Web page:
Make sure you have an up to date browser because parts of this web site don’t work properly with Internet Explorer 8.The web site is full of articles, blogs and videos on Azure to help you get started and also plenty of Free Trial links to encourage you to have a go. You will require a Microsoft Live account to use Microsoft Azure, if you have an MSDN subscription then you have between €45and €100 per month credit on Azure for development and testing.If you use all your credit your service will be disabled for that month (as I have found out) or you can opt to pay for the extra usage.


If you don’t have an MSDN account you can create a trial account, which does require a credit card number for ID purposes, which you can try for a month.
Microsoft says they won’t take any money at the end of the trial they will just disable your services unless you choose to start paying.
(There is a new interface at https://portal.azure.com (still under preview as of April 2015) but personally I don’t like it)

Once you have an account you can login by clicking on “My Account” at the top of the screen
Then click on the “Management Portal” image. When you have logged in you will be presented with the main Azure screen - the Windows Azure Management Portal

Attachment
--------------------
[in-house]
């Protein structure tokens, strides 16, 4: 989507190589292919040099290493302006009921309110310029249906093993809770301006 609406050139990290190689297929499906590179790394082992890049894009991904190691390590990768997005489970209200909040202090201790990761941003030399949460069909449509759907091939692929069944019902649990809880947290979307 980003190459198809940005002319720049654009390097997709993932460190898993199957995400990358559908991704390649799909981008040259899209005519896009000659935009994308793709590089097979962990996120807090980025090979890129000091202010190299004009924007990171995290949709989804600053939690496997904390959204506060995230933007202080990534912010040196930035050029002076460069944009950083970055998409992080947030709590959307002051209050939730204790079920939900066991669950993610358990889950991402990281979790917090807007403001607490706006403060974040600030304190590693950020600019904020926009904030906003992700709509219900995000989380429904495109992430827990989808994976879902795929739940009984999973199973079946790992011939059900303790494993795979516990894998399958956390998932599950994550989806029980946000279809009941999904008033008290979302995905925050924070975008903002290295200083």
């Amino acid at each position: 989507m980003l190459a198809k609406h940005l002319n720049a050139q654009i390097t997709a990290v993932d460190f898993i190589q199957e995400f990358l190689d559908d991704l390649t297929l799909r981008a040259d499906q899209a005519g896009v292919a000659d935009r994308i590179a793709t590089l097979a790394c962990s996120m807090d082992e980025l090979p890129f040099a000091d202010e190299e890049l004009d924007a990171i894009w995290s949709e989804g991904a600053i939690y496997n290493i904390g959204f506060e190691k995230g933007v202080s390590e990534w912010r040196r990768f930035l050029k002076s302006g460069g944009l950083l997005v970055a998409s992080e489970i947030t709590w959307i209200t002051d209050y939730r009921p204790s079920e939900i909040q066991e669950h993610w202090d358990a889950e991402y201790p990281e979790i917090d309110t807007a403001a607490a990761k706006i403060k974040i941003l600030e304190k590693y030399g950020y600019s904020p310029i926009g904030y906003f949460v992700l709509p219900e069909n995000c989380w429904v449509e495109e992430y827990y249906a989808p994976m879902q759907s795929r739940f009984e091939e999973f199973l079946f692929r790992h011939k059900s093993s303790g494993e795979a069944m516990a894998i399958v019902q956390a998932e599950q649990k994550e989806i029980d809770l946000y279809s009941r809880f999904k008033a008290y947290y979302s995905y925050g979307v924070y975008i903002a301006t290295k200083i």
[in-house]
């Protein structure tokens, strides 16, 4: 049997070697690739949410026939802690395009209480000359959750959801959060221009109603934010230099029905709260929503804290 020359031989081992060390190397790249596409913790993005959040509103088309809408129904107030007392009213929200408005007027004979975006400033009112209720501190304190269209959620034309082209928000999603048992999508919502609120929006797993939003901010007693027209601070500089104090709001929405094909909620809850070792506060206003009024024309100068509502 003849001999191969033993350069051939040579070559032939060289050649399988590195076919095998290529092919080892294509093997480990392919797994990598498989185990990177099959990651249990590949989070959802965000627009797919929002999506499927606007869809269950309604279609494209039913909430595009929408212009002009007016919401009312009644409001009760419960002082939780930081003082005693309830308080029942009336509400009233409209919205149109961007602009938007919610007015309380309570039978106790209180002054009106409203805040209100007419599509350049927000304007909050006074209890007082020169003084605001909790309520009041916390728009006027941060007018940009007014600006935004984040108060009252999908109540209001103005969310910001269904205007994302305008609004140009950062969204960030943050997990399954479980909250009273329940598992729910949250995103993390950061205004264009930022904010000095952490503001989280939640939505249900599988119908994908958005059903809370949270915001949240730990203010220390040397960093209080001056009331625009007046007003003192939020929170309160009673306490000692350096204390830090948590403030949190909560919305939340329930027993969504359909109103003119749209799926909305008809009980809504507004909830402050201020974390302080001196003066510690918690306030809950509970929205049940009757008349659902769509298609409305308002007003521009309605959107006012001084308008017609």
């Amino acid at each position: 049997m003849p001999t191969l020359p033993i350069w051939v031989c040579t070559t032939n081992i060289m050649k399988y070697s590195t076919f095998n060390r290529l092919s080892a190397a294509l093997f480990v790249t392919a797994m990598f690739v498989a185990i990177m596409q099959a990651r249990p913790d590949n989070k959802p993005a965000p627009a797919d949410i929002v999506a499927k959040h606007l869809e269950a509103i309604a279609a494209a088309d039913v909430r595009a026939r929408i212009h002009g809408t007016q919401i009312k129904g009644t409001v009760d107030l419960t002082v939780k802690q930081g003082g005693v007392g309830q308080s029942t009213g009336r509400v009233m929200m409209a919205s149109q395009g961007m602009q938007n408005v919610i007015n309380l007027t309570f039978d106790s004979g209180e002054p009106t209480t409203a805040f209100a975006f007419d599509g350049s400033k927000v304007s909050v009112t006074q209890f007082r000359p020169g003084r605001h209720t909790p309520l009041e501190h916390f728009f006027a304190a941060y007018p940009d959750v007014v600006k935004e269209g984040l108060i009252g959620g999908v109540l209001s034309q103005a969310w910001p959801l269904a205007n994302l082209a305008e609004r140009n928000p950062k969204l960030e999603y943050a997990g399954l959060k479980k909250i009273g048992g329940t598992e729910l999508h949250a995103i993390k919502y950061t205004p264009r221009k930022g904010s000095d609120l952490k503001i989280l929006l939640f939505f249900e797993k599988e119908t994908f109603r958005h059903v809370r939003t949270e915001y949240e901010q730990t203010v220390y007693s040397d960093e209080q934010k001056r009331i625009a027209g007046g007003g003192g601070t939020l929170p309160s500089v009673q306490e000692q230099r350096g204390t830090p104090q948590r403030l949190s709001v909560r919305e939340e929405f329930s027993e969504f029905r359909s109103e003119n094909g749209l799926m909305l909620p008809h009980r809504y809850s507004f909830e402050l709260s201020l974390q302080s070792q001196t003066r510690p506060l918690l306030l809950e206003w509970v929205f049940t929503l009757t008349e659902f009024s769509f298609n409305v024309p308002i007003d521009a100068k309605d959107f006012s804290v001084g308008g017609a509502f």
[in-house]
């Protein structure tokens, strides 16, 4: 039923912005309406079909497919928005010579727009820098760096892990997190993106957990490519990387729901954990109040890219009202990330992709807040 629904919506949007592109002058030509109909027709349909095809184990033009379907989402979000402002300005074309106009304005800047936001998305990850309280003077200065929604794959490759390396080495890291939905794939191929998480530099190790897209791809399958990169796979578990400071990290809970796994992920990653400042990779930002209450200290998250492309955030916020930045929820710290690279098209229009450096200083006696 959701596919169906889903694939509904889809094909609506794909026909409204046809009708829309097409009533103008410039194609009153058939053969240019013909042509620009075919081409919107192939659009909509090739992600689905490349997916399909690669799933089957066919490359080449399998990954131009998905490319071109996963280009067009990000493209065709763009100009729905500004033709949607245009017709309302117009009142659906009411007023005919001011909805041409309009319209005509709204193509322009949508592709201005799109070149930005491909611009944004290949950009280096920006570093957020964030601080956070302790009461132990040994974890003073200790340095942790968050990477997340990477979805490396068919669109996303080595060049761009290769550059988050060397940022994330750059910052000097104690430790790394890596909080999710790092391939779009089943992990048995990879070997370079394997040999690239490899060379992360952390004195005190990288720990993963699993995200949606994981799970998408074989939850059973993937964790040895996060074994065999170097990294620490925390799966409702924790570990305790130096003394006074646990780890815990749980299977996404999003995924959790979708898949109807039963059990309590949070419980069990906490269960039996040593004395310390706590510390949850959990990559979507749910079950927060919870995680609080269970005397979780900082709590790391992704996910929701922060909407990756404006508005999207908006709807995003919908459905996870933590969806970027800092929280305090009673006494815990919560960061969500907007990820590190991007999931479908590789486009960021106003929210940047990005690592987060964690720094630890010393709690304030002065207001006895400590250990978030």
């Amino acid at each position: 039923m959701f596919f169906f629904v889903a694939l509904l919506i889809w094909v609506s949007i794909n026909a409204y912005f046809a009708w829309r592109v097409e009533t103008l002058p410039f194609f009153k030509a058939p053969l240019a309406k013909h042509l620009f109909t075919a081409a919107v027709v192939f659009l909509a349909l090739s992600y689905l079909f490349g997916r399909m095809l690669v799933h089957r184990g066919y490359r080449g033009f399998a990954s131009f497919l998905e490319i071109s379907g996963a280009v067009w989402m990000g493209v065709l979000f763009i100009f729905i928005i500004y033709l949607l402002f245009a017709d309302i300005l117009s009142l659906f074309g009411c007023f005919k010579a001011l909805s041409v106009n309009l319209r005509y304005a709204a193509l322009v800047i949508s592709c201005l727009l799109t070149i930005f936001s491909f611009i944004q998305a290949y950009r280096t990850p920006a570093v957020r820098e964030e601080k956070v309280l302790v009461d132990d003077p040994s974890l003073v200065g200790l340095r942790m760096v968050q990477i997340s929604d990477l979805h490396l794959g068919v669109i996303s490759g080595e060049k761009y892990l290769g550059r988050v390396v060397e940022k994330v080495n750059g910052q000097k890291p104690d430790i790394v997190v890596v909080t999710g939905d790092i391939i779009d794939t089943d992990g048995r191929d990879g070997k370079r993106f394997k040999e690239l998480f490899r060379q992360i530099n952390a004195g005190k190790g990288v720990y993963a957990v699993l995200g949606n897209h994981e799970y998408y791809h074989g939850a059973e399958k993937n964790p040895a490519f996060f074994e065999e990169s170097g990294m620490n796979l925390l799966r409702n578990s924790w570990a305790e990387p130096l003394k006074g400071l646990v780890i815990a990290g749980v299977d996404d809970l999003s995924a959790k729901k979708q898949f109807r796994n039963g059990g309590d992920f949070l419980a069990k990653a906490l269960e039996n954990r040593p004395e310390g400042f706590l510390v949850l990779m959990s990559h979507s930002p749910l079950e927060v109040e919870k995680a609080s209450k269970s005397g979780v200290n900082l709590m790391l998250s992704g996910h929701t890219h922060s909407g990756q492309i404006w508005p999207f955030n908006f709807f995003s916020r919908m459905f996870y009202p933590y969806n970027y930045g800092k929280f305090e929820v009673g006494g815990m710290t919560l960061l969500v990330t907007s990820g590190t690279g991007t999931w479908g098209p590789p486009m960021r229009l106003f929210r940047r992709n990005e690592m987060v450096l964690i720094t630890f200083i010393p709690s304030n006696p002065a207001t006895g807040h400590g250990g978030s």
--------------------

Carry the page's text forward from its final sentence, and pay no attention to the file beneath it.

image
The management portal is where you manage and create the different Azure services.
On the left is a list of the different services available – web site, virtual machine, SQL database, storage and many others, in the centre is the list of services that have been previously created and at the top is your credit status and a globe that allows you to change language.

One important bit that is easily missed is the grey area at the bottom. When making a change always check this area because this is where the Save button appears.

Thursday, 14 May 2015

Putting Your Head in the Clouds - Microsoft Azure

By David Postlethwaite
Microsoft Azure

Let’s take a look at the Microsoft Cloud offering. Originally called Windows Azure it was renamed in March 2014 to Microsoft Azure to reflect Microsoft now offering more than just Windows. At the time of writing Azure is available in 141 countries, including China, and supports 10 languages and 19 currencies. Microsoft has divided the world into regions.  There are currently 17 regions with more due to come online in India, Germany and South Korea soon.

image (The more observant will notice there aren’t 17 blobs on this image. Microsoft don’t show the two Chinese data centres)
There are currently two regions in Europe.
North Europe in Dublin, Ireland
West Europe in Amsterdam, The Netherlands (even though Dublin is further west than Amsterdam)
There are plans to build new data centres in Germany but no date has been published yet. Germany has much more stringent data protection laws than the rest of Europe which will make it more difficult for the NSA to get hold of data held there.